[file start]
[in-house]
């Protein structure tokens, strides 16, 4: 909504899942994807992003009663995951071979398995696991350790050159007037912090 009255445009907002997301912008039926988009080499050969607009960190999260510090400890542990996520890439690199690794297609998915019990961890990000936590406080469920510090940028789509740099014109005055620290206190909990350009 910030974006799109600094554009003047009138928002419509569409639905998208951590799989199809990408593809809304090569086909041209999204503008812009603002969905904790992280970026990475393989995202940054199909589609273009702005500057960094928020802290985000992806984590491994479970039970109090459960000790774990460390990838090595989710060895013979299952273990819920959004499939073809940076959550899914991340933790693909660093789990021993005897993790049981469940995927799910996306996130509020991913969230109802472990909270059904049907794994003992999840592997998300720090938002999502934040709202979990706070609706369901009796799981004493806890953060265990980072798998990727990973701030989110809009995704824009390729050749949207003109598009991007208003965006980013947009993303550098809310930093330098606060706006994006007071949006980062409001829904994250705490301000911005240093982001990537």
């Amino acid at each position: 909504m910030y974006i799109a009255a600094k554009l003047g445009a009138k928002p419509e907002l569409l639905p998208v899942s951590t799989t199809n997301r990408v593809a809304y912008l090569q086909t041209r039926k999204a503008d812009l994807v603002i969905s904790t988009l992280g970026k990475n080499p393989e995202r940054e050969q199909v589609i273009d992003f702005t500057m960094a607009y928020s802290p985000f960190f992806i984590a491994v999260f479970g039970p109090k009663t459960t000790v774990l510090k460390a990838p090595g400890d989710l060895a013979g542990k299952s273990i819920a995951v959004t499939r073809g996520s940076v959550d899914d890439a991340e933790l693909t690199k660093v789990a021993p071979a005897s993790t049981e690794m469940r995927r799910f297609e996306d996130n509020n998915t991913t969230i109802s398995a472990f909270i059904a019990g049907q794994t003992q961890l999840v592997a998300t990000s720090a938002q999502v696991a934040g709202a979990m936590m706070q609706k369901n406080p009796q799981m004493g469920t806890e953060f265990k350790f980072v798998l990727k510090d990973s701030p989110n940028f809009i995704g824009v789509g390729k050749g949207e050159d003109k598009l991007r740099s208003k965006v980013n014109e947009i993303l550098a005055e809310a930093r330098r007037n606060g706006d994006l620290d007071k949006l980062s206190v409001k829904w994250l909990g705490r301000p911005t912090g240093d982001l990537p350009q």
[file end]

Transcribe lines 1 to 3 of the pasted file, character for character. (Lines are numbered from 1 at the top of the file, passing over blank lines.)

[in-house]
């Protein structure tokens, strides 16, 4: 909504899942994807992003009663995951071979398995696991350790050159007037912090 009255445009907002997301912008039926988009080499050969607009960190999260510090400890542990996520890439690199690794297609998915019990961890990000936590406080469920510090940028789509740099014109005055620290206190909990350009 910030974006799109600094554009003047009138928002419509569409639905998208951590799989199809990408593809809304090569086909041209999204503008812009603002969905904790992280970026990475393989995202940054199909589609273009702005500057960094928020802290985000992806984590491994479970039970109090459960000790774990460390990838090595989710060895013979299952273990819920959004499939073809940076959550899914991340933790693909660093789990021993005897993790049981469940995927799910996306996130509020991913969230109802472990909270059904049907794994003992999840592997998300720090938002999502934040709202979990706070609706369901009796799981004493806890953060265990980072798998990727990973701030989110809009995704824009390729050749949207003109598009991007208003965006980013947009993303550098809310930093330098606060706006994006007071949006980062409001829904994250705490301000911005240093982001990537």
């Amino acid at each position: 909504m910030y974006i799109a009255a600094k554009l003047g445009a009138k928002p419509e907002l569409l639905p998208v899942s951590t799989t199809n997301r990408v593809a809304y912008l090569q086909t041209r039926k999204a503008d812009l994807v603002i969905s904790t988009l992280g970026k990475n080499p393989e995202r940054e050969q199909v589609i273009d992003f702005t500057m960094a607009y928020s802290p985000f960190f992806i984590a491994v999260f479970g039970p109090k009663t459960t000790v774990l510090k460390a990838p090595g400890d989710l060895a013979g542990k299952s273990i819920a995951v959004t499939r073809g996520s940076v959550d899914d890439a991340e933790l693909t690199k660093v789990a021993p071979a005897s993790t049981e690794m469940r995927r799910f297609e996306d996130n509020n998915t991913t969230i109802s398995a472990f909270i059904a019990g049907q794994t003992q961890l999840v592997a998300t990000s720090a938002q999502v696991a934040g709202a979990m936590m706070q609706k369901n406080p009796q799981m004493g469920t806890e953060f265990k350790f980072v798998l990727k510090d990973s701030p989110n940028f809009i995704g824009v789509g390729k050749g949207e050159d003109k598009l991007r740099s208003k965006v980013n014109e947009i993303l550098a005055e809310a930093r330098r007037n606060g706006d994006l620290d007071k949006l980062s206190v409001k829904w994250l909990g705490r301000p911005t912090g240093d982001l990537p350009q």